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Okta hack? Customers scramble as Okta tries to clear up the breach


Mar 23, 2022
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“In Okta’s statement, they said they had not been breached and that the attacker’s attempts had failed, yet they openly admit that attackers had access to customer data,” said independent security researcher Bill Demirkapi. “If Okta knew since January that an attacker may have had access to confidential customer data, why have they never informed any of their customers?”

In practice, breaches of third-party service providers are an established path of attack to ultimately compromise a primary target, and Okta itself seems to be carefully limiting its circle of “sub-processors.” A list of these affiliates as of January 2021 shows 11 regional partners and 10 sub-processors. The latter group are well-known entities such as Amazon Web Services and Salesforce. The screenshots point to Sykes Enterprises, which has a team in Costa Rica, as a possible partner who may have hacked into an employee’s administrative Okta account.

Sykes, which is owned by business services outsourcing company Sitel Group, said in a statement, first reported by Forbes, that it had been breached in January.

“Following a security breach in January 2022 that affected parts of the Sykes network, we took swift action to contain the incident and protect potentially affected customers,” the company said in a statement. “As a result of the investigation, along with our ongoing assessment of external threats, we are confident that there is no longer a security risk.”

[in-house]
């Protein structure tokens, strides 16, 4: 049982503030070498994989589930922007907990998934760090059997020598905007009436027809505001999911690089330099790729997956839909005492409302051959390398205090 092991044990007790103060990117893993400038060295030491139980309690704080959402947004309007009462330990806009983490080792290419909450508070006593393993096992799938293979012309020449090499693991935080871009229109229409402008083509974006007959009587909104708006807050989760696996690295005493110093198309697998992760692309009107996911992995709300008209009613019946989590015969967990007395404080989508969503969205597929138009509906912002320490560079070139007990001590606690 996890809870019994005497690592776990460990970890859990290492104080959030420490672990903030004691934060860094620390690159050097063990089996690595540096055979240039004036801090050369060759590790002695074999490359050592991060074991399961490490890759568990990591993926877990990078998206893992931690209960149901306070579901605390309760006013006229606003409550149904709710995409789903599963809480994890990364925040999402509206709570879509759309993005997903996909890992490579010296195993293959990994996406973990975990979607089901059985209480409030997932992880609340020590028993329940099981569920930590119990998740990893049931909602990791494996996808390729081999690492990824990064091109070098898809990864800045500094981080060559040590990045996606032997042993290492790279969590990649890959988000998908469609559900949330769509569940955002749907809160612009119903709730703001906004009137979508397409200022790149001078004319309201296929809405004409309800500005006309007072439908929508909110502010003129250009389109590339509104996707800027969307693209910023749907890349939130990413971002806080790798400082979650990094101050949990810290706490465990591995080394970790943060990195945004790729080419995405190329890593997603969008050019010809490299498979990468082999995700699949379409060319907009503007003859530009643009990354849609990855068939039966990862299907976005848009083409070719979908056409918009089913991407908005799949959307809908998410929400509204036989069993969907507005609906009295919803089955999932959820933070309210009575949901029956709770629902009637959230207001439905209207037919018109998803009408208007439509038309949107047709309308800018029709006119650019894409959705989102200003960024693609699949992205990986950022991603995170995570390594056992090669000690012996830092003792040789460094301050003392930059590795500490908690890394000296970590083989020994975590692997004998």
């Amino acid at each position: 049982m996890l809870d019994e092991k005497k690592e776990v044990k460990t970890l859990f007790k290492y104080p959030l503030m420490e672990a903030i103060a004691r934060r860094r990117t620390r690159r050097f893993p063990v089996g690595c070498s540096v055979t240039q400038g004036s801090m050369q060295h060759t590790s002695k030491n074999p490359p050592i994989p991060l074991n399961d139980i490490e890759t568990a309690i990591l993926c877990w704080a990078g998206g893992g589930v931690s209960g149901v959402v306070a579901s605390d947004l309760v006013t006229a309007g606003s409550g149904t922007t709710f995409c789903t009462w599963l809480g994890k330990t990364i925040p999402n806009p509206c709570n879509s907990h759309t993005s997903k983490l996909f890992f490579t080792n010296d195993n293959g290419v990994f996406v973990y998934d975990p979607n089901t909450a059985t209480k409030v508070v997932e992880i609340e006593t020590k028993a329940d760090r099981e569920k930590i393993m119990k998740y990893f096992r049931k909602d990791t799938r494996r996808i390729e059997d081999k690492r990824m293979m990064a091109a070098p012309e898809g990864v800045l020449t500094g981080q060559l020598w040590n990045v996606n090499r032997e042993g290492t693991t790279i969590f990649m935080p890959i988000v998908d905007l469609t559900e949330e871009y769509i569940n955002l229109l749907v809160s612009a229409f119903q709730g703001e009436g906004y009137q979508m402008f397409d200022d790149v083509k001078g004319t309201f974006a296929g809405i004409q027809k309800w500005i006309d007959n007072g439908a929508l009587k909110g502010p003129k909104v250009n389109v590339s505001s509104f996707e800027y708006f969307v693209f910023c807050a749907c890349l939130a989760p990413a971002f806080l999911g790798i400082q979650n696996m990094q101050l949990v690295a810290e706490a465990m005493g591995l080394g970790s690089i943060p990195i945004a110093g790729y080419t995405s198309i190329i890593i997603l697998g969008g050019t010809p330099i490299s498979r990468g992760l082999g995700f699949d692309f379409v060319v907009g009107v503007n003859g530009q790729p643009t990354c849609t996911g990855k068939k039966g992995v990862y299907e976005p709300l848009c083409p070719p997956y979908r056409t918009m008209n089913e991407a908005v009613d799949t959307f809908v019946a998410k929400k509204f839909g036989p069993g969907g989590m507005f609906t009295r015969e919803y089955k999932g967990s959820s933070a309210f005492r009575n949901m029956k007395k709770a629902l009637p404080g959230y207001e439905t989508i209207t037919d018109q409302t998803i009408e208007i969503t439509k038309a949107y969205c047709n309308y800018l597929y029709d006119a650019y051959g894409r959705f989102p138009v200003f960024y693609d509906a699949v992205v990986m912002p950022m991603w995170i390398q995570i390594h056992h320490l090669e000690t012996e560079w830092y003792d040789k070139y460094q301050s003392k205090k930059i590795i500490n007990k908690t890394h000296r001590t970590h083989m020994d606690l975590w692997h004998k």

The Sykes statement went on to say that the company “is unable to comment on our relationship with specific brands or the nature of the services we provide to our customers.”

On his Telegram channel, Lapsus$ posted a detailed (and often complacent) rebuttal to Okta’s statement.

“The potential impact on Okta customers is NOT limited, I’m pretty sure passwords will be reset and [multifactor authentication] would result in a complete compromise of many client systems,” the group wrote. “If you are committed [sic] how about if you hire a company like Mandiant and PUBLISH their report?”

However, for many Okta customers struggling to understand their potential exposure to the incident, all of this does little to clarify the full scope of the situation.

“If an Okta support engineer can reset passwords and multi-factor authentication factors for users, it could pose a real risk to Okta customers,” said Red Canary’s McCammon. “Okta customers are trying to assess their risk and potential exposure, and the industry in general is looking at this through the lens of preparedness. If or when something like this happens with another identity provider, what should our expectations be regarding proactive reporting and how should our response evolve?”

Clarity from Okta would be especially valuable in this situation, as Lapsus$’s overall rationale is still unclear.

“Lapsus$ has expanded their goals beyond specific industries or specific countries or regions,” said Pratik Savla, senior security engineer at security firm Venafi. “This makes it more difficult for analysts to predict which company will be most at risk next. It’s probably a conscious move to keep everyone guessing, because these tactics have helped attackers well so far.”

As the security community struggles to get to grips with the situation in Okta, Lapsus$ could face even more revelations.

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This post Okta hack? Customers scramble as Okta tries to clear up the breach

was original published at “https://www.wired.com/story/okta-hack-customers-lapsus-breach”

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